The first new graduating class of the Arthur Turner Training School (ATTS) is ready to begin its ministry.
Since the Iqaluit-based school—located in the Diocese of the Arctic—reopened its doors in 2016, this class of ministers has been highly anticipated by both the diocese and their communities. This is partly because each of the new graduates is Inuit and bilingual, speaking Inuktitut as well as English. Bilingualism in both of these languages is highly advantageous for the graduates as they prepare for their ministry throughout the north.
“It’s a big deal, [for] a couple reasons,” ATTS director the Rev. Joseph Royal said of the new graduating class. “First of all, we just don’t have enough ministers in the diocese. There are parishes all over the north that want a minister and can’t get one.
“But also, all the graduates are Inuit. They’re bilingual. So they’re going to go to a community in the north, and unlike someone coming from the south, they don’t have to learn a new culture or language. They have that already.”
“Not only do we have new ministers,” he added. “We have really good ones who are trained well, but who also know the culture. It’s their culture and language.”
The new graduates include Sarassie Arragutainaq, from the community of Sanikiluaq; the Rev. Annie Keenainak, from Pangnirtung; the Rev. Martha Kunuk, from Iqaluit; the Rev. Esau Tatatoapik, from Arctic Bay; and the Rev. Manasee Ulayuk, from Hall Beach. Arragutainaq received a Certificate in Bible and Theology, while each of the other four graduated with a Diploma in Arctic Ministry, offered jointly through ATTS and Trinity School for Ministry.
During their time at ATTS, each of the alumni learned through a combination of classroom study and practical parish ministry. Consistent throughout the program was a resolute focus on Christian discipleship.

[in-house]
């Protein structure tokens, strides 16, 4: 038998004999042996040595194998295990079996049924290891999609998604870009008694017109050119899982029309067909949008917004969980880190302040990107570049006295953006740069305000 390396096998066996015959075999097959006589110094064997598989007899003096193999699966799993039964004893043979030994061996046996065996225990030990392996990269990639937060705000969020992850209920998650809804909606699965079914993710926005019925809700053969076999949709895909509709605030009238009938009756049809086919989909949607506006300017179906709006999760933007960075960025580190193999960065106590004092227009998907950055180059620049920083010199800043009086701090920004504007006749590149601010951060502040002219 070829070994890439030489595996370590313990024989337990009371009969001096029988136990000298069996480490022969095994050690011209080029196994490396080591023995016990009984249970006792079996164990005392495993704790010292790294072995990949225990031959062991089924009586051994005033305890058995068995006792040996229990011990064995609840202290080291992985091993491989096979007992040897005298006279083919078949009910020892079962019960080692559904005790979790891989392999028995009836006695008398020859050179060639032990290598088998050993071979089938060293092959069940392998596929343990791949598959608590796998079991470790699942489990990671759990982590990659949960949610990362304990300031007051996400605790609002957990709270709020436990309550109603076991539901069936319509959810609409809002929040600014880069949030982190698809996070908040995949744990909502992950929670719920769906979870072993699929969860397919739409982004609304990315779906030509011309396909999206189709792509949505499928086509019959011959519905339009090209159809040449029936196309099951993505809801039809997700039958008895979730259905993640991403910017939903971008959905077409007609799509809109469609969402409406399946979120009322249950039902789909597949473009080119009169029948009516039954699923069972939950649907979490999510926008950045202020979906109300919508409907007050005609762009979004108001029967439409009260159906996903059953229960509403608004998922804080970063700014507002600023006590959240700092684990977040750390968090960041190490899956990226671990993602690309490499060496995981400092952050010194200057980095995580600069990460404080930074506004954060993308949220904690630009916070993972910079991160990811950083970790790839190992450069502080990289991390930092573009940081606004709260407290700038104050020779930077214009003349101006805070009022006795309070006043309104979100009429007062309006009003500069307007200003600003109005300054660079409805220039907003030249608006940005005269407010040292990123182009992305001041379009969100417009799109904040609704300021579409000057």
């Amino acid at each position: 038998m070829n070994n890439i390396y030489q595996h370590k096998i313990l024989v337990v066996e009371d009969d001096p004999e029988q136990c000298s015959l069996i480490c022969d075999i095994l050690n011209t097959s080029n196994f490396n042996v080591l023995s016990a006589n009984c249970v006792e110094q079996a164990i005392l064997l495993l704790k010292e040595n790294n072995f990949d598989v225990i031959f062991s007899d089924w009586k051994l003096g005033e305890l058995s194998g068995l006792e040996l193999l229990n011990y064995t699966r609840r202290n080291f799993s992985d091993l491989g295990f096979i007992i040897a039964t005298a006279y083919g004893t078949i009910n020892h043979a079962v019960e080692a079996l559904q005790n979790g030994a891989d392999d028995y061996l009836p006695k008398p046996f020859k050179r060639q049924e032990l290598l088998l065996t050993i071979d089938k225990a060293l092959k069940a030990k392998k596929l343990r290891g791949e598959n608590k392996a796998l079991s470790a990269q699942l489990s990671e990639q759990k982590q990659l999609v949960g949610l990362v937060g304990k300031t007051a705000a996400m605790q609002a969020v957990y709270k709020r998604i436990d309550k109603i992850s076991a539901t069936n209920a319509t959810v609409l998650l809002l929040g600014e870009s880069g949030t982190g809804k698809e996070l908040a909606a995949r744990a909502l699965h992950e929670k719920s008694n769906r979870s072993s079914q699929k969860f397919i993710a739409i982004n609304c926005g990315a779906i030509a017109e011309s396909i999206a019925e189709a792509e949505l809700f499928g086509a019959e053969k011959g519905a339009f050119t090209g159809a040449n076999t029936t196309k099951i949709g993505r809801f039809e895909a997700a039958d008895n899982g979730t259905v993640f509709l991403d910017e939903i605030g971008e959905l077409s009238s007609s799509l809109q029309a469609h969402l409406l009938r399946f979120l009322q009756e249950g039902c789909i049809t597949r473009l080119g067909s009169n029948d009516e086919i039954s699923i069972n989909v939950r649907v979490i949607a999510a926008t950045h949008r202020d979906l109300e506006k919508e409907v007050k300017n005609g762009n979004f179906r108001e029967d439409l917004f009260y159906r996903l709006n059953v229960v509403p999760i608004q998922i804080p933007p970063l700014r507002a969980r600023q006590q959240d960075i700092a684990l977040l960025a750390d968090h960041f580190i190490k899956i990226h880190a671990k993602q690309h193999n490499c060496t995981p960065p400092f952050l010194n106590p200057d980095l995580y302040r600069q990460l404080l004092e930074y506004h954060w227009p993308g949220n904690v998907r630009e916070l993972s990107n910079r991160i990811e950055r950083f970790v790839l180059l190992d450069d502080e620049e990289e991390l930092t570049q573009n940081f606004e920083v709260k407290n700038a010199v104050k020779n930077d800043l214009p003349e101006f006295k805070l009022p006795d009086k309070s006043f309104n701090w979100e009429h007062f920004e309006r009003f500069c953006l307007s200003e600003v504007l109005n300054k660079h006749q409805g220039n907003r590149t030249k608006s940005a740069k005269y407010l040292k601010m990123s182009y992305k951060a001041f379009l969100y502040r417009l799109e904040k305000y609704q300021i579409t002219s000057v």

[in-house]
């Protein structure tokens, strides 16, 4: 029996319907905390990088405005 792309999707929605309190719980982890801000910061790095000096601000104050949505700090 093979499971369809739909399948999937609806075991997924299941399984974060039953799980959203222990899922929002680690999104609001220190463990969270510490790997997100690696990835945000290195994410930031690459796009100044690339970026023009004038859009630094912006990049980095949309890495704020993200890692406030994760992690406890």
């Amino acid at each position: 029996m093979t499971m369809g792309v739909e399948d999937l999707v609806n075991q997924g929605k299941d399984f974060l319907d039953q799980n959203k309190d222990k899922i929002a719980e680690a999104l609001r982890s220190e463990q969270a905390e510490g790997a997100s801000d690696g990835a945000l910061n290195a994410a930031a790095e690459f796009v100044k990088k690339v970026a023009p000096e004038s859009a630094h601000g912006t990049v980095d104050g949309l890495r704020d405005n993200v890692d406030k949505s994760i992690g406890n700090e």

Currently serving as a pastoral assistant at St. Jude’s Cathedral in Iqaluit, Ulayuk plans to move to northern Quebec for his placement and will be appointed to a community as soon as housing is available. Limited housing is a common issue throughout northern communities.
“I believe it was my call to come into this college and learn the biblical, to be part of the ministry,” Ulayuk said.
He described his time at ATTS as a positive experience, though not without its initial difficulties.
“The first year was really challenging for myself,” Ulayuk said. “I had to think twice as much, [in terms of both] my language/culture and the southern culture. So I had to try and balance that, [which] was one of the challenges.”
Besides Royal, who taught the core curriculum, course instructors included a number of individuals who traveled to the school from outside Iqaluit.
Among the latter were National Indigenous Anglican Bishop Mark MacDonald, retired Arctic bishop Andrew Atagotaaluk, and current Arctic bishop David Parsons; Prof. Wanda Malcolm of Wycliffe College, who taught a course on self-care and pastoral psychology; Associate Prof. Ian Henderson, who teaches New Testament Studies at McGill University; and the Rev. David Luckman, Ireland team leader for the international mission agency Crosslinks.
“I enjoy so much that I made a good relationship with the people coming from the south and also from the north to teach us,” Ulayuk said. “It was really helpful.”
Supplements to the core curriculum focused on community outreach, ministry to youth and children, pastoral psychology, counselling, and navigating various crises and emotional problems that may occur within communities.
All practical experience took place in St. Jude Cathedral or at a small Inuktitut-speaking church in a nearby community. The bulk of practical ministry experience was done in the Inuktitut language.
“The demands of the north for ministry are unique,” Royal said. “Communities are isolated, and compared to the south, they’re smaller. […] The northern context was always the focus in our curriculum.”
Classes for the next cohort are expected to begin in January.
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